Right Whales Arrive Very Early

The sighting of a North Atlantic right whale (NARW) in Cape Cod Bay, off the coast of Plymouth, MA is not unusual, except when the sighting happens between November and February.  But, when the whale is a female that hadn’t been seen for nearly three years, and she is accompanied by a calf, then the sighting is cause for celebration. This whale, nicknamed Wart, had been severely entangled in netting for two (probably excruciating) years before the third disentanglement attempt by the Provincetown Center for Coastal Studies finally set her free in May of 2010. She hadn’t been seen since.

So, it was a very nice surprise when the adult was identified from North Atlantic Right Whale Catalog as ‘Wart’. This calf is her seventh, and her first since 2005. Typically, NARW females have a calving interval of 3-5 years.  This eight year stretch between calves may say a great deal about the physical stress that entanglement puts on the body of a right whale, especially a female. There’s a brief story and photo on CBS Local Boston.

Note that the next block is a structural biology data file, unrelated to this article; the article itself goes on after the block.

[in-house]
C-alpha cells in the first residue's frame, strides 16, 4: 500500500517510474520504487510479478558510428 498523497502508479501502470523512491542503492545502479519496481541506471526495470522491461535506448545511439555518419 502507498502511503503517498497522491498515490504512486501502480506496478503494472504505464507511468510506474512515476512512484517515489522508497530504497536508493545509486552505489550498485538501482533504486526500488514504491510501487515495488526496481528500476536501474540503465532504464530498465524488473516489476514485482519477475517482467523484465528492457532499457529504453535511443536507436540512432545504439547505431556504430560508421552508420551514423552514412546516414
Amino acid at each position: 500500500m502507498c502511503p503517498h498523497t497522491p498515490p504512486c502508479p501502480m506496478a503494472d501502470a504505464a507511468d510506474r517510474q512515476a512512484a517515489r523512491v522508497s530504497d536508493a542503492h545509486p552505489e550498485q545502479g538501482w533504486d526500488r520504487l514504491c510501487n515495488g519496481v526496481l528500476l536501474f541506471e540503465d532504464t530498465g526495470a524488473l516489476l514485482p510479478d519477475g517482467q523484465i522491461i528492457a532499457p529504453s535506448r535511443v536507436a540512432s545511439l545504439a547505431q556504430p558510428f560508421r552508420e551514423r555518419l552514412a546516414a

The only known calving grown for the NARW is off the coast of southern Georgia and northern Florida. So far in this calving season, including Wart and her calf, there have been 14 mother-calf pairs spotted.

For photographs of both mom and calf, you can visit the Face-ing Extinction: The North Atlantic Right Whale page on Facebook.   These photos were taken by staff of Whale and Dolphin Conservation (WDC).  We encourage you to ‘Like’ the page. One of the goals for this page when it was set up by WDC, NBWM and Audubon Society of RI was to have as many people Like the page as there are NARWs. Presently the North Atlantic Right Whale Catalog, which is maintained by the New England Aquarium, lists 509 living whales. Now that we’ve reached that goal, it’s time to double it.

 

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